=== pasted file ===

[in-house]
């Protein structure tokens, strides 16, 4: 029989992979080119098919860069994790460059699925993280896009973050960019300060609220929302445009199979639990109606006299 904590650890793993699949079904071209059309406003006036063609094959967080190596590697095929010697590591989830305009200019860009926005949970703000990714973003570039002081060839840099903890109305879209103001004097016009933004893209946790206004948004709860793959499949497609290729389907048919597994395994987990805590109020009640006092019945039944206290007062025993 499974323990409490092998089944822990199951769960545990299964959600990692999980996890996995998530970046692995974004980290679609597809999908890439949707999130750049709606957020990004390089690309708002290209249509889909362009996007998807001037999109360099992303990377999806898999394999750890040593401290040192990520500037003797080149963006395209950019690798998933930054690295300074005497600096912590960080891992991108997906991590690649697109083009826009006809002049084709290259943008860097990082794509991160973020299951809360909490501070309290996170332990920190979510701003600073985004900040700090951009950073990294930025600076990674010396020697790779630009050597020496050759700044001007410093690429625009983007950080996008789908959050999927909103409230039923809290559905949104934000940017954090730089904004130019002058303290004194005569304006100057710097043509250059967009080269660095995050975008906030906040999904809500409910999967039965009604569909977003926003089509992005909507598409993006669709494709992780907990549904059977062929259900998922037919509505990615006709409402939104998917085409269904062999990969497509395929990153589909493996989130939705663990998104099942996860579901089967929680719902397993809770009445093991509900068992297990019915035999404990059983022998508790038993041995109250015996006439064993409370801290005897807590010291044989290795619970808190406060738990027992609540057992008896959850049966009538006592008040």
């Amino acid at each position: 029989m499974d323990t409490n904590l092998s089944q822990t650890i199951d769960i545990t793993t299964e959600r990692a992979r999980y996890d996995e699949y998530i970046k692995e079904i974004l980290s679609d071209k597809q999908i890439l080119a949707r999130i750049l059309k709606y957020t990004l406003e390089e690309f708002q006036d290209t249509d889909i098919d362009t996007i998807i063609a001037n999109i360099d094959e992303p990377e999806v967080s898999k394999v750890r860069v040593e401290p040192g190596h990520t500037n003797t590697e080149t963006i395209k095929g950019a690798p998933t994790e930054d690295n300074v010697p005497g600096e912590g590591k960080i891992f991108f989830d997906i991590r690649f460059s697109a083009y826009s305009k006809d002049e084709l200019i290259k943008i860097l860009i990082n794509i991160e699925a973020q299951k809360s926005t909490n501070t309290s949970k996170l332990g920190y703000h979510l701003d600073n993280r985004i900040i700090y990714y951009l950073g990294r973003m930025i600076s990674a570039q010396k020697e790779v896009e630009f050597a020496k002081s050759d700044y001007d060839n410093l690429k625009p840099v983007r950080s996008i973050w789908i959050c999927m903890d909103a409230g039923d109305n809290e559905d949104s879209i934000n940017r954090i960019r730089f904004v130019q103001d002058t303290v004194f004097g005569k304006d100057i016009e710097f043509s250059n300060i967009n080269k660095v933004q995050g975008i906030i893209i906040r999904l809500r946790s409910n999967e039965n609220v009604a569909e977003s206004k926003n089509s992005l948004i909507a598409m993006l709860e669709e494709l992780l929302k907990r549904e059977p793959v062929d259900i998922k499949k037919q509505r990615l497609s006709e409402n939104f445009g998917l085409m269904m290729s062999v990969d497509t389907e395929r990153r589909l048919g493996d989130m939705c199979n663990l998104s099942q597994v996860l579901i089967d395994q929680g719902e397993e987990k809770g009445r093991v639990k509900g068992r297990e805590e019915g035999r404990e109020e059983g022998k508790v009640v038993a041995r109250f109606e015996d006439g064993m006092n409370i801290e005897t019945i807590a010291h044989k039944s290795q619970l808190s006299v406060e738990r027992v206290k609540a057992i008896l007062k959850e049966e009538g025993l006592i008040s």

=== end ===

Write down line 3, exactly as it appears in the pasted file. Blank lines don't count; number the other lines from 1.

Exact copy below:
């Amino acid at each position: 029989m499974d323990t409490n904590l092998s089944q822990t650890i199951d769960i545990t793993t299964e959600r990692a992979r999980y996890d996995e699949y998530i970046k692995e079904i974004l980290s679609d071209k597809q999908i890439l080119a949707r999130i750049l059309k709606y957020t990004l406003e390089e690309f708002q006036d290209t249509d889909i098919d362009t996007i998807i063609a001037n999109i360099d094959e992303p990377e999806v967080s898999k394999v750890r860069v040593e401290p040192g190596h990520t500037n003797t590697e080149t963006i395209k095929g950019a690798p998933t994790e930054d690295n300074v010697p005497g600096e912590g590591k960080i891992f991108f989830d997906i991590r690649f460059s697109a083009y826009s305009k006809d002049e084709l200019i290259k943008i860097l860009i990082n794509i991160e699925a973020q299951k809360s926005t909490n501070t309290s949970k996170l332990g920190y703000h979510l701003d600073n993280r985004i900040i700090y990714y951009l950073g990294r973003m930025i600076s990674a570039q010396k020697e790779v896009e630009f050597a020496k002081s050759d700044y001007d060839n410093l690429k625009p840099v983007r950080s996008i973050w789908i959050c999927m903890d909103a409230g039923d109305n809290e559905d949104s879209i934000n940017r954090i960019r730089f904004v130019q103001d002058t303290v004194f004097g005569k304006d100057i016009e710097f043509s250059n300060i967009n080269k660095v933004q995050g975008i906030i893209i906040r999904l809500r946790s409910n999967e039965n609220v009604a569909e977003s206004k926003n089509s992005l948004i909507a598409m993006l709860e669709e494709l992780l929302k907990r549904e059977p793959v062929d259900i998922k499949k037919q509505r990615l497609s006709e409402n939104f445009g998917l085409m269904m290729s062999v990969d497509t389907e395929r990153r589909l048919g493996d989130m939705c199979n663990l998104s099942q597994v996860l579901i089967d395994q929680g719902e397993e987990k809770g009445r093991v639990k509900g068992r297990e805590e019915g035999r404990e109020e059983g022998k508790v009640v038993a041995r109250f109606e015996d006439g064993m006092n409370i801290e005897t019945i807590a010291h044989k039944s290795q619970l808190s006299v406060e738990r027992v206290k609540a057992i008896l007062k959850e049966e009538g025993l006592i008040s």